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West Coast glaciers on the retreat – Massey Uni

Massey University scientists say the dramatic changes to the Fox Glacier are also having dramatic effects on the landscape, with the valley rising by more than a metre in the last two years. 

Dr Sam McColl and Associate Professor Ian Fuller, from the Institute of Agriculture and Environment, visited the glacier last week to continue their annual survey of the valley floor.
The survey aims to understand how glacier retreat affects landforms and sediments in the Fox Valley on the South Island’s West Coast.

Dr McColl says changes in glacier behaviour, such as calving and glacial retreat, have impacts that extend beyond tourism to affecting the sediment in the glacial valley.
“With this kind of change, we could see the whole valley looking drastically different in a hundred years’ time,†he says. 

He says West Coast glaciers are extraordinarily sensitive to changes in precipitation, temperature, and human interference and respond very rapidly to changes to those climatic parameters. 

“Changes to the glacier ultimately mean changes to the surrounding sediment and landscape.†

“Dramatic phases of retreat, like the one the glaciers are experiencing now, remove the buttress effect provided by the glacier – essentially a door stop that makes the surrounding hillslopes more stable.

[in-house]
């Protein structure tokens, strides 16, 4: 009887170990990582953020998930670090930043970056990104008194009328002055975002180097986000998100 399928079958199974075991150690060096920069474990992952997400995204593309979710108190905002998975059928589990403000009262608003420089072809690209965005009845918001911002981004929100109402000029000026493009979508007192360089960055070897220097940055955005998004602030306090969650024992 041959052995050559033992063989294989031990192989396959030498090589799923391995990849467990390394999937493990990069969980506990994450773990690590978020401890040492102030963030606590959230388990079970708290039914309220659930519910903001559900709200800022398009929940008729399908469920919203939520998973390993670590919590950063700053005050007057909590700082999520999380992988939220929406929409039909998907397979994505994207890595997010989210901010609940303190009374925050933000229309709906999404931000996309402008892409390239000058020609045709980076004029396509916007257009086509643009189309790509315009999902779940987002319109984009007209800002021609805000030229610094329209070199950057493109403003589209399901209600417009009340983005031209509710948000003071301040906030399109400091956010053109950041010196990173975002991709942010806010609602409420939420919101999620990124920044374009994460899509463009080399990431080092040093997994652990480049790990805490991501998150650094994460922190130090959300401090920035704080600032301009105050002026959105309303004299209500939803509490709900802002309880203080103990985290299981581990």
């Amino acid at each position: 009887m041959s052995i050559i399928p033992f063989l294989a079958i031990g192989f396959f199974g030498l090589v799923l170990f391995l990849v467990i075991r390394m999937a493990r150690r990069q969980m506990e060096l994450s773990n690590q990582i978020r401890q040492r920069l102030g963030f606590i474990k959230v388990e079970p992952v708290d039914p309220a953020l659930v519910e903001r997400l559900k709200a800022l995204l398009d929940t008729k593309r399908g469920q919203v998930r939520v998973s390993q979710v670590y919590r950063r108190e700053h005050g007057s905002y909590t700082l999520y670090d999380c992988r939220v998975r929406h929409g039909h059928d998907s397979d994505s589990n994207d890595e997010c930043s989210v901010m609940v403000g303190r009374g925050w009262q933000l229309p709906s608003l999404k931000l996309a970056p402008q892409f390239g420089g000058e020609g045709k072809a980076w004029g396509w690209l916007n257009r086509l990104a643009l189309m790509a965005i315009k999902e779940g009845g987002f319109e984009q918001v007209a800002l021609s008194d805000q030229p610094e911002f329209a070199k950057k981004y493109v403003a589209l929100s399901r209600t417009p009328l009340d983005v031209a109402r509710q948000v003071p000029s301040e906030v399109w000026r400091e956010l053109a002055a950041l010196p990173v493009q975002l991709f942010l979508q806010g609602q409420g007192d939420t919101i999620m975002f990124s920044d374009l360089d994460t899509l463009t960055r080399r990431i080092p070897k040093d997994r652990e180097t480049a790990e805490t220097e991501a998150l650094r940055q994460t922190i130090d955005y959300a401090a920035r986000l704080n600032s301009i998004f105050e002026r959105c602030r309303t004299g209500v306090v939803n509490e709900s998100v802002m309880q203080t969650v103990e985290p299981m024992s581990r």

Without it, the hillslopes are more unstable and likely to fail which leads to more sediment being delivered down-valley.
At Fox Glacier, this extra sediment is what has resulted in the valley floor rapidly increasing in elevation.†

The Department of Conservation earlier this year announced that the Franz Josef and Fox glaciers may be accessed only by air.
Dr McColl says this was the first time in 11 years that the annual field trip they lead for students was unable to access the glacier.
He said while the lack of access was disappointing for the students – as it was for members of the public – it did not prevent them carrying out their detailed study of the adjoining valley.

– Massey University


Ian Cooper on 29/01/2015 2:48am

After years of advancing under the influence of El Nino dominated years that accentuate the moisture bearing westerly flow, these two remarkable glaciers have retreated back to atleast where they were 31 years ago when I first visited them, or maybe slightly more. I shall stop by in May when I do the “loop,” and say high. The El Nino’s will return when the PDO switches back in a few decades and the next generation might see another advance. It has been great watching this one.

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